Lester’s immediate task was to gain Ireland a seat on the League’s Council, and Phelan actively supported this initiative. Winning election to the council for a three-year period from 1930-1933 was a significant achievement for the fledgling nation. As a result, Lester was heavily engaged in servicing the demands of this additional appointment. Ireland’s reputation, as well as that of its representative, was greatly enhanced in the field of international diplomacy.

In 1934, Lester was appointed as the League’s High Commissioner to the Free City of Danzig (Gdansk) and he was given leave of absence from the Irish Government. Danzig was seen as the powder-keg of Europe where the Nazis were striving to take control of the city. The Lester family’s time in Danzig was challenging and dangerous, and it was said that Hitler expressed the wish for Lester to be removed from the city – by some means or other.

Phelan and Lester reunited in Geneva from 1937, when Lester was appointed as Deputy Secretary-General of the League. One year later, Phelan was elevated to the position of Deputy Director of the ILO, the counterpart to Lester at the League. They were next in line to lead the two most prominent international organizations. The outbreak of war in September 1939 had a dramatic and detrimental impact on these two major agencies. Although Switzerland was not occupied by Germany, Nazi forces were massed along most of its borders, and life and work in Geneva became fraught with difficulties.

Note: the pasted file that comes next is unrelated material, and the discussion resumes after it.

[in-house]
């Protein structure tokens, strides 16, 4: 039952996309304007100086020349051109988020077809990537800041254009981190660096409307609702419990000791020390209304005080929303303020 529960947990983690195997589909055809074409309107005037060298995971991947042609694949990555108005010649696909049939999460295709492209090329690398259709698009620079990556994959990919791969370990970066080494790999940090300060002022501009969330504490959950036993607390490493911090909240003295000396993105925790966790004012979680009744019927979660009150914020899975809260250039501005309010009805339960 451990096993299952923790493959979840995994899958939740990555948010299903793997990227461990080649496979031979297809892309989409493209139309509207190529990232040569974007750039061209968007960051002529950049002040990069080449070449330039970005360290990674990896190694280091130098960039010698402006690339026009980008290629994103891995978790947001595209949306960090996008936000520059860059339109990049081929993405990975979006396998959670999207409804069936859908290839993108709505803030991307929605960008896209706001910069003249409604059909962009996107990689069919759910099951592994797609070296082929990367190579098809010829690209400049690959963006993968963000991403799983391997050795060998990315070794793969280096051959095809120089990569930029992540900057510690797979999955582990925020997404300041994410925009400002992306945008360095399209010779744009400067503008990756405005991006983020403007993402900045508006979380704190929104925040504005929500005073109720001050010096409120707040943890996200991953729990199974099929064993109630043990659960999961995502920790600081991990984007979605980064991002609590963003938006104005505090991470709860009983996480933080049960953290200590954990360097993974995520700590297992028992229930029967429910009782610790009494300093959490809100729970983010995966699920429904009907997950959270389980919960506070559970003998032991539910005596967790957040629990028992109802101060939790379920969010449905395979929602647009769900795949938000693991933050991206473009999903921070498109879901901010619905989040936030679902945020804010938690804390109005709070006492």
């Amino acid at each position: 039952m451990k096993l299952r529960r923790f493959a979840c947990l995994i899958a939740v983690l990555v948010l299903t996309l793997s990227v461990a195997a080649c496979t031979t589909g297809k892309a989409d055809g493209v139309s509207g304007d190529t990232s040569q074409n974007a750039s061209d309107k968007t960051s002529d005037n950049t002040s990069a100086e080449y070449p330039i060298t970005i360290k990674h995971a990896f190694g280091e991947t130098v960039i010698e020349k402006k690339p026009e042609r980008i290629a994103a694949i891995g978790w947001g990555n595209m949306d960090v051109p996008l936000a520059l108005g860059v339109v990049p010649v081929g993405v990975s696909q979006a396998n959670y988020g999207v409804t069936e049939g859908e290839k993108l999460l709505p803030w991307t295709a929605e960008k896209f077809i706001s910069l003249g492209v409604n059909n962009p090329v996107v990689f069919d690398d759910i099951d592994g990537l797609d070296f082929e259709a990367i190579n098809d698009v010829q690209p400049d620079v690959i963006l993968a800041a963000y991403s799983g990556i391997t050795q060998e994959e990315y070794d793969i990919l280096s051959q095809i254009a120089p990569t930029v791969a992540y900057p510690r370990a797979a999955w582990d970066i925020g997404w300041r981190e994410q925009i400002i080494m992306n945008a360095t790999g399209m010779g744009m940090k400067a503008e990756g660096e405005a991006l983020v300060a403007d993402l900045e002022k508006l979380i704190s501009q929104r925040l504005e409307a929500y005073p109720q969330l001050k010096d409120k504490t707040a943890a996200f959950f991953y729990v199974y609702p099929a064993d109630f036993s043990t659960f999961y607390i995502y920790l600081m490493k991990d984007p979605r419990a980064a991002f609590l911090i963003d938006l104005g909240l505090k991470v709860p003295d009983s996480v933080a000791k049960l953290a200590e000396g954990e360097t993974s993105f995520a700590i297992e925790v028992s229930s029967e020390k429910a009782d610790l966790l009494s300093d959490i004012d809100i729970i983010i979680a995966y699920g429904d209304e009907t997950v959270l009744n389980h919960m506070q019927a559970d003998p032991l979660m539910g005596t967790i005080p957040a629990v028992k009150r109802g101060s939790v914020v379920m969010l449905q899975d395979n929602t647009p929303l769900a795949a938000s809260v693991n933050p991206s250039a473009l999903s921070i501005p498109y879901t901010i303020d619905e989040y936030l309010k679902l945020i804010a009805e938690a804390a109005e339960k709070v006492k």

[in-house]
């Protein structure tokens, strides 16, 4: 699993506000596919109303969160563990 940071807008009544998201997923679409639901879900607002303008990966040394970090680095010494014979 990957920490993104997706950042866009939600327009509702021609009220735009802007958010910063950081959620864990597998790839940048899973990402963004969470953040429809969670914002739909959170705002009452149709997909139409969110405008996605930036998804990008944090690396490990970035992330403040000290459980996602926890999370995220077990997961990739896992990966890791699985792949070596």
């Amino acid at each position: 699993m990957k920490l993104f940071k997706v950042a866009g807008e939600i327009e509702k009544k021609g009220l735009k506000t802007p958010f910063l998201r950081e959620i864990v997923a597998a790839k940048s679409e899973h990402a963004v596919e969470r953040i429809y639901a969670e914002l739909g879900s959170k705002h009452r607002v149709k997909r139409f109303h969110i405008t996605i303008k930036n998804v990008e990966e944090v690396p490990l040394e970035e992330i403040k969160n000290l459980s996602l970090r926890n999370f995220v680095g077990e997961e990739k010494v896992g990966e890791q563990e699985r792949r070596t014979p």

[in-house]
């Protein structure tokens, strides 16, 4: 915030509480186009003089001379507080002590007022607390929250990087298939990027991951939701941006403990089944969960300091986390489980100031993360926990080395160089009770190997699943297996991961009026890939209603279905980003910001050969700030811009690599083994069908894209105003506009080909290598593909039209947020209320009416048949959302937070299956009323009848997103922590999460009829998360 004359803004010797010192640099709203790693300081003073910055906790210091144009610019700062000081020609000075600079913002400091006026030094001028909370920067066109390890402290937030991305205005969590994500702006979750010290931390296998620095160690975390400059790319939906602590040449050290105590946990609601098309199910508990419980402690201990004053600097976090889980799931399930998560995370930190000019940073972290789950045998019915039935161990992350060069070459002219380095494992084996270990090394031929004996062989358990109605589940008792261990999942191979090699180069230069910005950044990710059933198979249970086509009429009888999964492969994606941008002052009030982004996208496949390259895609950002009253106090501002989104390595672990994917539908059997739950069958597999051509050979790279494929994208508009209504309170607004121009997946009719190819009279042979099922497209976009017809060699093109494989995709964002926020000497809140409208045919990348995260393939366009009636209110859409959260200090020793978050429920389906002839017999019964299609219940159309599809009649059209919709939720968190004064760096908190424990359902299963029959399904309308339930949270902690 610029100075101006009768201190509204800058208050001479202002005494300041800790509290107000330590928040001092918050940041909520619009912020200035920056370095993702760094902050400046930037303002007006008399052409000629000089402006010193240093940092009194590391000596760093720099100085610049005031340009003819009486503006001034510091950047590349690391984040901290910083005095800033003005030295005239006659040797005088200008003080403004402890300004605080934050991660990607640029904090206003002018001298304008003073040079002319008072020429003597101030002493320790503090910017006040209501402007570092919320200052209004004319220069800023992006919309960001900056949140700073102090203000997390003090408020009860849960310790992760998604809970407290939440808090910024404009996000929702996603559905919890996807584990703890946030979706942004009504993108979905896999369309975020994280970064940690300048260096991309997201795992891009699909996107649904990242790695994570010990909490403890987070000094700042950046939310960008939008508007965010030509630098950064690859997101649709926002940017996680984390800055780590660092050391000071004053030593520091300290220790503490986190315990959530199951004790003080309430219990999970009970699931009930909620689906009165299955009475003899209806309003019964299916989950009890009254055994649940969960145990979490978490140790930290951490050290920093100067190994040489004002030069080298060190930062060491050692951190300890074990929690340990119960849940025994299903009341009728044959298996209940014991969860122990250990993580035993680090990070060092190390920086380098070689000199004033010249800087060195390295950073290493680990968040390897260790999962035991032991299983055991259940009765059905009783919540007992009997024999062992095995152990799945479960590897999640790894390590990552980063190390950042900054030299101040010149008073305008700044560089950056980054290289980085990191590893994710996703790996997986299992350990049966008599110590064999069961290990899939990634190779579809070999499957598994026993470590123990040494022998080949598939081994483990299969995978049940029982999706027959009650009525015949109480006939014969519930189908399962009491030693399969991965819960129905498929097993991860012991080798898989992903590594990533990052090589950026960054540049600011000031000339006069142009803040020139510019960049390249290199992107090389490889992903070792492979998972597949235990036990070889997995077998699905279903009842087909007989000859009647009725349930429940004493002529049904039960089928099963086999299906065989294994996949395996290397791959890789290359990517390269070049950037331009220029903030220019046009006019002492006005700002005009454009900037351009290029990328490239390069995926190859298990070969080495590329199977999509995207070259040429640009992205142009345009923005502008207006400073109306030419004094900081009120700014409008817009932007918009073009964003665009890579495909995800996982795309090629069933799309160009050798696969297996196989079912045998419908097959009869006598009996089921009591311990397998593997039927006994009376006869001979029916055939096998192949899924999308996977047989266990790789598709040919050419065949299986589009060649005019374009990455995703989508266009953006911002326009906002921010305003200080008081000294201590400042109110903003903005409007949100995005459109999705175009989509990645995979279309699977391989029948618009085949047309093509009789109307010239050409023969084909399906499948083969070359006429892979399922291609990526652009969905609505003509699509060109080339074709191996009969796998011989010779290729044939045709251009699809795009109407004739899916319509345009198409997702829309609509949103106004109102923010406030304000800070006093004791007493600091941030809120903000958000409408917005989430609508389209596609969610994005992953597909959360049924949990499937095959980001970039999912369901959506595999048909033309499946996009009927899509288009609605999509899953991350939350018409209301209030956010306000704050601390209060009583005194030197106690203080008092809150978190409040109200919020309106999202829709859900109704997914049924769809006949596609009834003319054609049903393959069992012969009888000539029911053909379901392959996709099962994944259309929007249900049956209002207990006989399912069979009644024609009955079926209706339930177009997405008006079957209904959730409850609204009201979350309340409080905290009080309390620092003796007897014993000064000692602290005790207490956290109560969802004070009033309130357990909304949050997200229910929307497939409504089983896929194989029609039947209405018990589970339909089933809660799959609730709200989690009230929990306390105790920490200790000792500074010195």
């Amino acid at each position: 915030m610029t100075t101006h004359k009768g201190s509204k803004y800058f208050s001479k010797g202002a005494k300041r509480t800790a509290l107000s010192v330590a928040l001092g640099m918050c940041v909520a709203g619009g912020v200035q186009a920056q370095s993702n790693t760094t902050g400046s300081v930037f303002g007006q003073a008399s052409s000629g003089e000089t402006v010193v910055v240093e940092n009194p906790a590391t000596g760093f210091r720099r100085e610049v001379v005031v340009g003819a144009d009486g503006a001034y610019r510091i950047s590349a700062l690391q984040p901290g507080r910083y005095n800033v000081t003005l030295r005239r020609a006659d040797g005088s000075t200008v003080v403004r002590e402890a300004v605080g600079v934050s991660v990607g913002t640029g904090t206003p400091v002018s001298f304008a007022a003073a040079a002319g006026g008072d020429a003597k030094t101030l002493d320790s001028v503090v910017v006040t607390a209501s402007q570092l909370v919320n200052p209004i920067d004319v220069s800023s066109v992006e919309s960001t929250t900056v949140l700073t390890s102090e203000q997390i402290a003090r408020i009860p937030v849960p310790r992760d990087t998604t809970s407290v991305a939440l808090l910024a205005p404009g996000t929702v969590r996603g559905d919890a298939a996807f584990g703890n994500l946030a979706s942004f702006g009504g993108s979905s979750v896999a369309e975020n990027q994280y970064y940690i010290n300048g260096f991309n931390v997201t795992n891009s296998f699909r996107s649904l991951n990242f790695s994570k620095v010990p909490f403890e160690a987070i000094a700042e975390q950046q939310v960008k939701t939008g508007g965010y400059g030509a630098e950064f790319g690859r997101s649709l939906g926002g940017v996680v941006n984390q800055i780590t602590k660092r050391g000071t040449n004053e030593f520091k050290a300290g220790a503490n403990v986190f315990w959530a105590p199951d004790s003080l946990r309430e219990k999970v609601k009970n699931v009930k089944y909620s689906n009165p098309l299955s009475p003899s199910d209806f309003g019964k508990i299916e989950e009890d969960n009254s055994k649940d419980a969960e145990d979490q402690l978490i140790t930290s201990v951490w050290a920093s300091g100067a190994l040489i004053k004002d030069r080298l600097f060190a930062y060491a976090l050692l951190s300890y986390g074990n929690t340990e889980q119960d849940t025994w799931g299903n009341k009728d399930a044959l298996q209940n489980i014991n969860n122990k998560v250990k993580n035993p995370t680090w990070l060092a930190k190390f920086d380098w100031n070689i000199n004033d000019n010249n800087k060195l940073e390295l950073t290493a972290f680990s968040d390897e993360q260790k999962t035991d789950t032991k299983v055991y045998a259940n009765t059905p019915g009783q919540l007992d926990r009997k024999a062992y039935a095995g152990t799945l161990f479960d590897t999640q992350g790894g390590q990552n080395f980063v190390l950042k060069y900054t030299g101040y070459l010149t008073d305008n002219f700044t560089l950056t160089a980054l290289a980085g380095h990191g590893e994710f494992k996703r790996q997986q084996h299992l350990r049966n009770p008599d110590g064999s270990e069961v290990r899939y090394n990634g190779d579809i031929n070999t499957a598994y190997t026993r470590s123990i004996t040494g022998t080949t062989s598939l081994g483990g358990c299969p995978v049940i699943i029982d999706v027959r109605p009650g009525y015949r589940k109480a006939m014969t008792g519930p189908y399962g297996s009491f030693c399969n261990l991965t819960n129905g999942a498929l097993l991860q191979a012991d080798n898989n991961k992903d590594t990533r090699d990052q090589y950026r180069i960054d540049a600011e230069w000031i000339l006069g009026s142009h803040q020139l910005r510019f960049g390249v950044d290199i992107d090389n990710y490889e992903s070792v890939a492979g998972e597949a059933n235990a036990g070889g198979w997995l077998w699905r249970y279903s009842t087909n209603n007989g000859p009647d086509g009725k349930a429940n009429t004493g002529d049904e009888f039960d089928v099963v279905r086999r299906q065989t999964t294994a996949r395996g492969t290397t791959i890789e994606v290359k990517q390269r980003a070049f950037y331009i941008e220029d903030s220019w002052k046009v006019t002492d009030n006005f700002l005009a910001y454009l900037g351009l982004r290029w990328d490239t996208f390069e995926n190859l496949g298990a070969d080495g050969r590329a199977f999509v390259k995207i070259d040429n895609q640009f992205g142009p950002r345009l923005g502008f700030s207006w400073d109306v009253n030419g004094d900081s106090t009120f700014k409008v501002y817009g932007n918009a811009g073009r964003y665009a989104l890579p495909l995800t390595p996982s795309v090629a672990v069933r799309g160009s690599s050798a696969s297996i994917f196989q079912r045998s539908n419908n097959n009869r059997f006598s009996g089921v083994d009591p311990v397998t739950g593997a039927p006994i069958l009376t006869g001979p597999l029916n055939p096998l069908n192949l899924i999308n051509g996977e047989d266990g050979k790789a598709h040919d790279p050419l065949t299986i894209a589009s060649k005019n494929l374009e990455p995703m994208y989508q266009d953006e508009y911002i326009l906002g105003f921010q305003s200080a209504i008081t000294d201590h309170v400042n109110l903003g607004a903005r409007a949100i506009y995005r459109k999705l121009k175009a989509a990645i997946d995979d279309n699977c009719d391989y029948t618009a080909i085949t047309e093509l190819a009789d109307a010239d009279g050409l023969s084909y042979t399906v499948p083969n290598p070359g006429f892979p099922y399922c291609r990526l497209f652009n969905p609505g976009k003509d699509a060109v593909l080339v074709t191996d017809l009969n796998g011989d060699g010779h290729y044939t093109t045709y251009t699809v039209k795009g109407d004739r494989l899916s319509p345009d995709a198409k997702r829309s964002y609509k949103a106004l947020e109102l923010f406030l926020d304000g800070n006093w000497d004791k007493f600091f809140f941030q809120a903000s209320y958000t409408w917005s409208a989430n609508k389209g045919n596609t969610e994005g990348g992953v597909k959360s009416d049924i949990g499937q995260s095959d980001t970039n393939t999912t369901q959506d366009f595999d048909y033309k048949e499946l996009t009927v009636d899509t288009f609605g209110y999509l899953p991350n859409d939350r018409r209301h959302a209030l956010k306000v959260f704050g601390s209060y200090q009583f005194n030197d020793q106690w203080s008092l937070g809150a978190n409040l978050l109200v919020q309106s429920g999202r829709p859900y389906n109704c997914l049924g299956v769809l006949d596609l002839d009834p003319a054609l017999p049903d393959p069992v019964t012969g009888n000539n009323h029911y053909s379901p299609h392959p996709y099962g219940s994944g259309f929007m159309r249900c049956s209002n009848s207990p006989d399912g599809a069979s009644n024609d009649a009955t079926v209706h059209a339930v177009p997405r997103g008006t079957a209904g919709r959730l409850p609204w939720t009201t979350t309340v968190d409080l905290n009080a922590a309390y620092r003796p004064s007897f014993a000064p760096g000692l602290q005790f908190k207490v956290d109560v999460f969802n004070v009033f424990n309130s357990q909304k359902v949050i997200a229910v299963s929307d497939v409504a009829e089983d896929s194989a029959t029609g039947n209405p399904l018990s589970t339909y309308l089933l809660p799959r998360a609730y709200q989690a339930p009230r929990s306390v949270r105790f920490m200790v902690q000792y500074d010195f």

Lester’s chief, the Frenchman Joseph Avenol, became increasingly vehement in his support for what he termed as the “new world order” under Nazi leadership. He was outspoken in his opposition to countries such as Britain, United States and their fellow-travellers – of which Lester, the former freedom fighter against the British, was deemed to be one. Avenol’s partisan stance was in total conflict to the League’s Covenant which made his position untenable, and he had no choice but to resign.

Having already pledged himself to Ireland at the outbreak of war – an offer which was not taken up by Dublin – Lester now found himself as the Secretary-General of the much-troubled League, albeit in an acting capacity. During the summer of 1940, the ILO transferred from Geneva to a temporary exile in Montreal, Canada, and Phelan as Deputy Director led the relocation effort as his director was already Stateside where he was negotiating with governments in Canada and the US.